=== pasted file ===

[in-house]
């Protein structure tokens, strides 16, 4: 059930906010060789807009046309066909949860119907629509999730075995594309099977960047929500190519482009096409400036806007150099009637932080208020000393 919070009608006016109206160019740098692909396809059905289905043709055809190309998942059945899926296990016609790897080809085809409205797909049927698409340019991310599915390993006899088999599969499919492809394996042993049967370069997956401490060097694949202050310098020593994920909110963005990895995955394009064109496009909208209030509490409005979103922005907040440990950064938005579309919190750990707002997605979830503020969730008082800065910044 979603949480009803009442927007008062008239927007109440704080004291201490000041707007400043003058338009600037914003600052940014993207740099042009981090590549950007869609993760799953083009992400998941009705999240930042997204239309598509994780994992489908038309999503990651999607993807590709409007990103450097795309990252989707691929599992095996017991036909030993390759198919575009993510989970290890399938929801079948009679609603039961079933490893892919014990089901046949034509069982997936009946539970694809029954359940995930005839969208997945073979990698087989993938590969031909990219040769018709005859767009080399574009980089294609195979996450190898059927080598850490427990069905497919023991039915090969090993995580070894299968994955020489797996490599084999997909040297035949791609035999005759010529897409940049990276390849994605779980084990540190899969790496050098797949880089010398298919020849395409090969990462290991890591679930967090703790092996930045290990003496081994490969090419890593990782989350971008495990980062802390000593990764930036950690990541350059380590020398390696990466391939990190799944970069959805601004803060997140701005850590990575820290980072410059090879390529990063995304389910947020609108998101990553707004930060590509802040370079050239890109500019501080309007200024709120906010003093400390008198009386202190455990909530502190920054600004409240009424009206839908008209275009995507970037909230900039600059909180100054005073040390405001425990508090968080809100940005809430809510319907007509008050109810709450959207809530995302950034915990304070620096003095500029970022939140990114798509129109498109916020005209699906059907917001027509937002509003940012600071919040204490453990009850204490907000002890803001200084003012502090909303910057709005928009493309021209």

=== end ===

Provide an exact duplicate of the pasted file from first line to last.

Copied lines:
[in-house]
């Protein structure tokens, strides 16, 4: 059930906010060789807009046309066909949860119907629509999730075995594309099977960047929500190519482009096409400036806007150099009637932080208020000393 919070009608006016109206160019740098692909396809059905289905043709055809190309998942059945899926296990016609790897080809085809409205797909049927698409340019991310599915390993006899088999599969499919492809394996042993049967370069997956401490060097694949202050310098020593994920909110963005990895995955394009064109496009909208209030509490409005979103922005907040440990950064938005579309919190750990707002997605979830503020969730008082800065910044 979603949480009803009442927007008062008239927007109440704080004291201490000041707007400043003058338009600037914003600052940014993207740099042009981090590549950007869609993760799953083009992400998941009705999240930042997204239309598509994780994992489908038309999503990651999607993807590709409007990103450097795309990252989707691929599992095996017991036909030993390759198919575009993510989970290890399938929801079948009679609603039961079933490893892919014990089901046949034509069982997936009946539970694809029954359940995930005839969208997945073979990698087989993938590969031909990219040769018709005859767009080399574009980089294609195979996450190898059927080598850490427990069905497919023991039915090969090993995580070894299968994955020489797996490599084999997909040297035949791609035999005759010529897409940049990276390849994605779980084990540190899969790496050098797949880089010398298919020849395409090969990462290991890591679930967090703790092996930045290990003496081994490969090419890593990782989350971008495990980062802390000593990764930036950690990541350059380590020398390696990466391939990190799944970069959805601004803060997140701005850590990575820290980072410059090879390529990063995304389910947020609108998101990553707004930060590509802040370079050239890109500019501080309007200024709120906010003093400390008198009386202190455990909530502190920054600004409240009424009206839908008209275009995507970037909230900039600059909180100054005073040390405001425990508090968080809100940005809430809510319907007509008050109810709450959207809530995302950034915990304070620096003095500029970022939140990114798509129109498109916020005209699906059907917001027509937002509003940012600071919040204490453990009850204490907000002890803001200084003012502090909303910057709005928009493309021209």